jointly with the College of Bishops.96
Canon 357, §2 upholds the personal exemption of cardinals from the jurisdiction of
diocesan bishops everywhere. By virtue of this exemption they may preach anywhere
without restriction.97
Canon 76398 states that bishops, by virtue of the episcopal ordination, have a right to
preach anywhere in the Church. It is the act of episcopal ordination that confers upon a
bishop the function of teaching. He becomes a member of the College of Bishops
through his episcopal ordination.99 Thus, this canon is an application of the principle
which was stated in canon 756, §1 — namely, that the College of Bishops have a
primary responsibility to proclaim the Good News in the universal Church. Preaching is
an integral part of the episcopal office.100
Priests and deacons do not have a right to preach anywhere in the universal Church.

24
Rather, they are given the faculty to do so.101 This faculty is given to them by virtue of
their canonical status due to their sacramental ordination. However, it may be either
restricted or revoked by a competent Church authority under certain conditions, as stated
in canons 764 and 765.
Lay Preaching — 3
Vatican Council II states that all the baptized must be concerned with the proclamation
of the gospel.102 Laypersons, according to canon 766, may be given permission to preach
by way of exception. This statement should not be taken at face value. Rather, one has
to appreciate what the Code means by preaching. Preaching in a place that is not sacred
is, technically speaking, not preaching.103 Furthermore, even when a layperson provides
catechetical instructions in a church or oratory, the person is not preaching. The
reasoning behind this is that preaching, in the strict sense, is closely related to the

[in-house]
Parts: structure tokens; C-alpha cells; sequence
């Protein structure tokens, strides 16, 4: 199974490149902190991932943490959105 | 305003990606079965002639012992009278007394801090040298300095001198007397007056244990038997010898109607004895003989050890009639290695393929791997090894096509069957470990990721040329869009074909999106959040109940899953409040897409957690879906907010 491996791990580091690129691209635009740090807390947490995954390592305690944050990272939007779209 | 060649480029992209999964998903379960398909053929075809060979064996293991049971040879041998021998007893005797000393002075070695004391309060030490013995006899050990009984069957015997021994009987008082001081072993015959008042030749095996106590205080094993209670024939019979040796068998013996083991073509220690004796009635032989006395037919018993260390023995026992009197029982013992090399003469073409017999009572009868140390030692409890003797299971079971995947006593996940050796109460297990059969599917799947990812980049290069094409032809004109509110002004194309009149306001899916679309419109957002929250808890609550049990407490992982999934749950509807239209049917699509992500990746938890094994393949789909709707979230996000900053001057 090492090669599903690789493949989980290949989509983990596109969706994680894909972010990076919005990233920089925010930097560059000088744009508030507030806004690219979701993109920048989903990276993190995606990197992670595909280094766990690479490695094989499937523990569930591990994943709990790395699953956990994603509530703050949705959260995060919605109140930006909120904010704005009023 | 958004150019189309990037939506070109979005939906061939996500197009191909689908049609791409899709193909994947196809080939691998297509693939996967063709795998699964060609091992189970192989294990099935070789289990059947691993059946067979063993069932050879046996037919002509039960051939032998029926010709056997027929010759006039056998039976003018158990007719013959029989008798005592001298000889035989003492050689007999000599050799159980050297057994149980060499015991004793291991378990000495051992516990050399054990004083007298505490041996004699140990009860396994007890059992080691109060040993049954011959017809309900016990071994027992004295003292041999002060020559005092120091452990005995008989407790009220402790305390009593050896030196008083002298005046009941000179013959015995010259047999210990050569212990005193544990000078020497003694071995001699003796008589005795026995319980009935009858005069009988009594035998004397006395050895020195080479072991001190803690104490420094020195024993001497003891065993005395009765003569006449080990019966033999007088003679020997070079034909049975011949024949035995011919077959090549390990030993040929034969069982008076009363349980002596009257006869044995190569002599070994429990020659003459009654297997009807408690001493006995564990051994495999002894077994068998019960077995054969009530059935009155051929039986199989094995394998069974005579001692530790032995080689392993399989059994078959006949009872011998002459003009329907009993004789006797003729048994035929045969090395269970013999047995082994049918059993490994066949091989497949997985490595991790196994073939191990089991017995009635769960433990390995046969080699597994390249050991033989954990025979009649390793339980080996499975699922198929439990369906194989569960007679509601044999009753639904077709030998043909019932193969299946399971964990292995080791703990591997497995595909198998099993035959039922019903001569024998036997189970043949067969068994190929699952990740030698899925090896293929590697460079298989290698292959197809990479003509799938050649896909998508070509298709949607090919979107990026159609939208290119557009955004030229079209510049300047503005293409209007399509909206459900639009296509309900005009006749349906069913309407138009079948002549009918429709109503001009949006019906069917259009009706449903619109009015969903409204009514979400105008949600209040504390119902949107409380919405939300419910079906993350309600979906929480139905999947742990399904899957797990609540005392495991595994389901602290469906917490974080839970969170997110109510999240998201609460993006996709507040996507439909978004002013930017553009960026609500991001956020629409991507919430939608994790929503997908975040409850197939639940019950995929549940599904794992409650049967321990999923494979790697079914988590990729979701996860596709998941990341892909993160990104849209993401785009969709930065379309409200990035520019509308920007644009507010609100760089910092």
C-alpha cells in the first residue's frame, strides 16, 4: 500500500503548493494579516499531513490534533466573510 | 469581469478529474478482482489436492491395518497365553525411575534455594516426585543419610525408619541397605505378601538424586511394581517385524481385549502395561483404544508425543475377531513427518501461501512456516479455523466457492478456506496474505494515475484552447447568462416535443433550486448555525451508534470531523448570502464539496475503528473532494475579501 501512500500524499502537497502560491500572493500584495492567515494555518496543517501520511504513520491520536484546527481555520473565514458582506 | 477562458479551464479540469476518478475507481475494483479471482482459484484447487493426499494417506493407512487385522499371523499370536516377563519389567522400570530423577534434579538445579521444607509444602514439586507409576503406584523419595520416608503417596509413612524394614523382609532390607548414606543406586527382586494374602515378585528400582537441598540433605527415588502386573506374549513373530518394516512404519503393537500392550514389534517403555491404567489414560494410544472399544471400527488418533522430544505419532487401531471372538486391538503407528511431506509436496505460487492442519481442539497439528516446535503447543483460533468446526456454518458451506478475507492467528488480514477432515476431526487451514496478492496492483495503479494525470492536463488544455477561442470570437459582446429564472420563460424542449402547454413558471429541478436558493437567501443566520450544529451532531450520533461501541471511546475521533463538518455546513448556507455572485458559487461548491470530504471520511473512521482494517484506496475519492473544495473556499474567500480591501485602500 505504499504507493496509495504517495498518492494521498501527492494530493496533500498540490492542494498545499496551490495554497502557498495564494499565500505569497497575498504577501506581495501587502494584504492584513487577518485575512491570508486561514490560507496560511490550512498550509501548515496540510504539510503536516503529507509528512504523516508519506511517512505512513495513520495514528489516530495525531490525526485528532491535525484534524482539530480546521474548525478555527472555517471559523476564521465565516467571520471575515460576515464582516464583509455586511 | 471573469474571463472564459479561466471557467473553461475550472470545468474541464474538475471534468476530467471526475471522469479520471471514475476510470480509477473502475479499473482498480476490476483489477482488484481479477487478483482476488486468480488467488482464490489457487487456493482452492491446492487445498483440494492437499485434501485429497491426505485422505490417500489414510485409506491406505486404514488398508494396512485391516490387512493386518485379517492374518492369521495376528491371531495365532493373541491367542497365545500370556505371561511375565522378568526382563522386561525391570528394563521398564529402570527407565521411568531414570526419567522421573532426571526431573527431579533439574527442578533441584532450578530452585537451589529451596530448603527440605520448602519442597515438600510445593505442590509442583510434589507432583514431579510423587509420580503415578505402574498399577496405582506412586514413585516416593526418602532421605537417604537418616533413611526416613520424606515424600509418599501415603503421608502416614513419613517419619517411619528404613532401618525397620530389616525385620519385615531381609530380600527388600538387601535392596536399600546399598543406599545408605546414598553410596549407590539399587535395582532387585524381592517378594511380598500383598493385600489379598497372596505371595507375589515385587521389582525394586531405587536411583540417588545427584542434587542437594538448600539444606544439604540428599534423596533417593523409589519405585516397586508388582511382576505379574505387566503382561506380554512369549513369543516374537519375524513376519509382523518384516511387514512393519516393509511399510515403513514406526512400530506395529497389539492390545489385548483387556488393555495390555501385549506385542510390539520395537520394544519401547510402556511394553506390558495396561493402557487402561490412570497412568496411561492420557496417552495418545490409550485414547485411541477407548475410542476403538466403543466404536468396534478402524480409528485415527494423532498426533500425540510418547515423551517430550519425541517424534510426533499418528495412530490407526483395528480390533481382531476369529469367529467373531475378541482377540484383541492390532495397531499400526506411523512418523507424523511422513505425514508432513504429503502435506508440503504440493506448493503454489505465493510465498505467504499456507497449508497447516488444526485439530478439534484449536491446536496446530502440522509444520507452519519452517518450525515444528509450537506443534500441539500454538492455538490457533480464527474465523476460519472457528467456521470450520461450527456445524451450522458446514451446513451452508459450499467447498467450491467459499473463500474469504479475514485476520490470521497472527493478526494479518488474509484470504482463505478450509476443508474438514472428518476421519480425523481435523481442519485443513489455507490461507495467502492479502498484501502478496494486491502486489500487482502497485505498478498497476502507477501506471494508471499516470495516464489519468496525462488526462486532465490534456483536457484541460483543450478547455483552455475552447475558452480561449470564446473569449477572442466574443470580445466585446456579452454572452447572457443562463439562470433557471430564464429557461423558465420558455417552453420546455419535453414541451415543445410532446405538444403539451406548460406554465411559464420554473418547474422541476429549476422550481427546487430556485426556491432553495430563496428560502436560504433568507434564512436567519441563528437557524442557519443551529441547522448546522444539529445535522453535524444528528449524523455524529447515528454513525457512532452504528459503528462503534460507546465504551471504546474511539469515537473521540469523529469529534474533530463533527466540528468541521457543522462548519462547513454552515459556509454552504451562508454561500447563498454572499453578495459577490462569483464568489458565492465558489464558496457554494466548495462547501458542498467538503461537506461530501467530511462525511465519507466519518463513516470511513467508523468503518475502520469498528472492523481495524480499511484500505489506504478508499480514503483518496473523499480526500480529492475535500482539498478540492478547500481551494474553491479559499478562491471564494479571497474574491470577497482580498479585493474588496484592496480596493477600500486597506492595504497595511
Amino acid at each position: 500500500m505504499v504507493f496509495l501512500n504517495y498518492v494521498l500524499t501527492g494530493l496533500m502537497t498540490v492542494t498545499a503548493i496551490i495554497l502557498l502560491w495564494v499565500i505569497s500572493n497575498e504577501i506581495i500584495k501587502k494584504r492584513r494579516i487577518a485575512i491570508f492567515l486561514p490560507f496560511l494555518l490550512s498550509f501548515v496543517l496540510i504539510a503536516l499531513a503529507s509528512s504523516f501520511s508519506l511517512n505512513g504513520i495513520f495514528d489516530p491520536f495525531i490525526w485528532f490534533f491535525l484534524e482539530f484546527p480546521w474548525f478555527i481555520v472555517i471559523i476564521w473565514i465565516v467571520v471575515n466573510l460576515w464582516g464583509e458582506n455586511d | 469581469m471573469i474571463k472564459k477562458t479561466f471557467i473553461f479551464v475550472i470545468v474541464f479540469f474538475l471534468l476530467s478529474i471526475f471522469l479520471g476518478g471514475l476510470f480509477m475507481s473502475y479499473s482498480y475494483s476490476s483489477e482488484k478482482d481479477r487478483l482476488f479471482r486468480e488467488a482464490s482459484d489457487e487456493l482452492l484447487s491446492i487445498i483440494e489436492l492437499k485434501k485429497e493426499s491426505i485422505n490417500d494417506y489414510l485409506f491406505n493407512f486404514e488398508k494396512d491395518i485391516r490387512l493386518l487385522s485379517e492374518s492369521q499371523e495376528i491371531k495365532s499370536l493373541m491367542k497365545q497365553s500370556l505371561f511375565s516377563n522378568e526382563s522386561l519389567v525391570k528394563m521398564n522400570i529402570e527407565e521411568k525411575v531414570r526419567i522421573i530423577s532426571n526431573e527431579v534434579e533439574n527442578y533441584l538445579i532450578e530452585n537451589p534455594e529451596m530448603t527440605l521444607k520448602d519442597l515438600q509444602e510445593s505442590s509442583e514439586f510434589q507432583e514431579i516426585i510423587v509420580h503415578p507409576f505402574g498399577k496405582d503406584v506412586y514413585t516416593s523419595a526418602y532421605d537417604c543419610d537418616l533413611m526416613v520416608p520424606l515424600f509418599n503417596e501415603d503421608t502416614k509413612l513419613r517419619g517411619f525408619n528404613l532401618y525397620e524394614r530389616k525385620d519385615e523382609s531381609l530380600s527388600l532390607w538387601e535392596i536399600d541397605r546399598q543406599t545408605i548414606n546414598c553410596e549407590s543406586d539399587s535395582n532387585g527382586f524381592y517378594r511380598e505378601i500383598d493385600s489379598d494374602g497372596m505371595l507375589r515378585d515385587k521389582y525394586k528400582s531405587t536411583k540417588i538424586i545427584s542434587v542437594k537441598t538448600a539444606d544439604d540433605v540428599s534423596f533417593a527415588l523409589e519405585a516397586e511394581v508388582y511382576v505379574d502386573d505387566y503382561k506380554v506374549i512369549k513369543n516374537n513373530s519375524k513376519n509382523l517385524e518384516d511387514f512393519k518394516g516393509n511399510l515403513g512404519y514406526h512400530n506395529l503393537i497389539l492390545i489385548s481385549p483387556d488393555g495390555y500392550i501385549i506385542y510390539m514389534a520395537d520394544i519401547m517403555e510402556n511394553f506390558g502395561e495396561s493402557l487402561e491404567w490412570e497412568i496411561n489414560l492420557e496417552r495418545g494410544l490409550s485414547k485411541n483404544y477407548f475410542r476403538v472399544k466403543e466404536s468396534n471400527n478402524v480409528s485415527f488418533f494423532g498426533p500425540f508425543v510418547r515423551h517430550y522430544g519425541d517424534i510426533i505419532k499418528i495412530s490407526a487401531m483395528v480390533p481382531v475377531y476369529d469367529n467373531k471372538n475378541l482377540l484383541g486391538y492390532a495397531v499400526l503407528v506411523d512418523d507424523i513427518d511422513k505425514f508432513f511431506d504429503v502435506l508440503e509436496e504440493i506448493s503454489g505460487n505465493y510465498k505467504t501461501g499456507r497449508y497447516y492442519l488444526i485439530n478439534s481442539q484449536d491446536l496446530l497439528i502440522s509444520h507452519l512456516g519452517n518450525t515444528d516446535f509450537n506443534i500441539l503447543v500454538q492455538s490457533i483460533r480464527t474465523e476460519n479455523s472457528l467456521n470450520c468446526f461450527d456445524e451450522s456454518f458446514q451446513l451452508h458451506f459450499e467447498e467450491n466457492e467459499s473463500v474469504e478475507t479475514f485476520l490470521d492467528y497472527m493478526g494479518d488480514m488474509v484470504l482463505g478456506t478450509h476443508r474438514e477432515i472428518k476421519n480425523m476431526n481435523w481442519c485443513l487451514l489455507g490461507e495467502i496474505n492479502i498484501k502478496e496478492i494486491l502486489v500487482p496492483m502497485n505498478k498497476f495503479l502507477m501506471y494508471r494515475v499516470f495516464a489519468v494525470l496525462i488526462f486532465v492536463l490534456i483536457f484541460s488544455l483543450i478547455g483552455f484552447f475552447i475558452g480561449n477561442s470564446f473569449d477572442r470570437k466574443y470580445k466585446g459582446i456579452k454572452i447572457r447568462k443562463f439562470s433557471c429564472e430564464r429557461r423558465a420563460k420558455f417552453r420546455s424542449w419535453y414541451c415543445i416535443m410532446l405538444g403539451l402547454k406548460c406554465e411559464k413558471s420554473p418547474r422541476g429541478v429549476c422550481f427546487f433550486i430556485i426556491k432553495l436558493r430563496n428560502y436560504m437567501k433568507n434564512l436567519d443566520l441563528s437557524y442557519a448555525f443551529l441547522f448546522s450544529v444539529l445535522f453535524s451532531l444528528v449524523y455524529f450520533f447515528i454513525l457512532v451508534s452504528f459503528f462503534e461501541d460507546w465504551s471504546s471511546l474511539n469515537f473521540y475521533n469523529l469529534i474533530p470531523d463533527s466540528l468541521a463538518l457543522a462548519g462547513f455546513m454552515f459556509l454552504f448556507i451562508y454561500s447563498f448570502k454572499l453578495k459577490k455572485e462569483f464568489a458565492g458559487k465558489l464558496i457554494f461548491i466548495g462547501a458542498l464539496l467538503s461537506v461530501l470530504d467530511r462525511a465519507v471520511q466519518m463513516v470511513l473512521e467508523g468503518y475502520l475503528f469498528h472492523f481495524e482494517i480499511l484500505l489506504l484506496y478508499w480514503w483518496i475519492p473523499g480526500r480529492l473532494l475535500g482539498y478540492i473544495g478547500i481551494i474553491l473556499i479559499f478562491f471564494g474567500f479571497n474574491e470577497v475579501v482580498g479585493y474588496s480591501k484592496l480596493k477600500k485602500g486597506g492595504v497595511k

celebration of the Eucharist.104 Thus, only the ordinary ministers of the Eucharist have the
exclusive right or faculty to preach.105
The preaching that takes place within a liturgical celebration is called the homily, which
is considered part of the liturgy itself.106 The homily is essentially a liturgical act. The
canon states that the homily is the preeminent form of preaching and its nature is that of
proclamation, explanation, and instruction in the mysteries of faith and the norms of
Christian living. This liturgical act is not restricted to the Eucharistic liturgy, but applies
also to other celebrations of the Word, which normally precede the administration of a
sacrament or other liturgical events. The latter two do not have to take place within the
Eucharistic liturgy. It is also noteworthy that the Code clearly states that the homily
during a Eucharistic liturgy is restricted to those in sacred orders. Thus, according to the
norm of law, laypersons are excluded from delivering a homily. This is a constitutive law
that cannot be dispensed by any bishop or priest.107
The issue of lay preaching becomes crystallized in those parishes which, although
entrusted to a priest, are, in fact, administered by laypersons. Such parishes regularly
have no priest to celebrate the Eucharist and also lack a deacon. Such circumstances
dictate that Eucharistic services take place on priestless Sundays, holy days, and
weekdays.
What should happen on those days when a priest or a deacon is not available to deliver
a homily? Should the faithful be left without this vital aspect of Christian instruction? It
seems that this is a grave reason and, under such circumstances, the provisions for the
exception mentioned in canon 766 should be invoked. The canon states that the
competent conference of bishops may issue norms for their territory that specify under
what conditions designated laypersons may be granted permission to preach in the
capacity of extraordinary ministers of preaching.108 By the same token, it is evident that
laypersons are otherwise prohibited from delivering a homily. On the other hand, it
should be remembered that when it is necessary that a layperson, due to his or her
expertise,109 should speak at the Eucharistic liturgy or other liturgical celebration, the
person is not delivering a homily.

25
1 See AG 2, 7; LG 9, 17; CCC 777.
2 See 1 Cor. 10:17; 12:12, 26; Rom. 12:5; Col. 3:15; LG 7; CCC 790-791.
3 See Rom. 12:3-8; Eph. 4:7-16; 1 Cor. 12:12-31. See also LG 7; CCC 791; Pope John Paul II’s apostolic
constitution Sacrae Disciplinae Leges, through which the 1983 Code of Canon Law was promulgated, that
is, made into law.
4 See Sacrae Disciplinae Leges. The 1983 Code of Canon Law is essentially for the Latin Rite Roman
Catholics. Catholics who belong to the Eastern Churches are bound by their own Code of Canon Law. See
Navarre, 81, n. 1.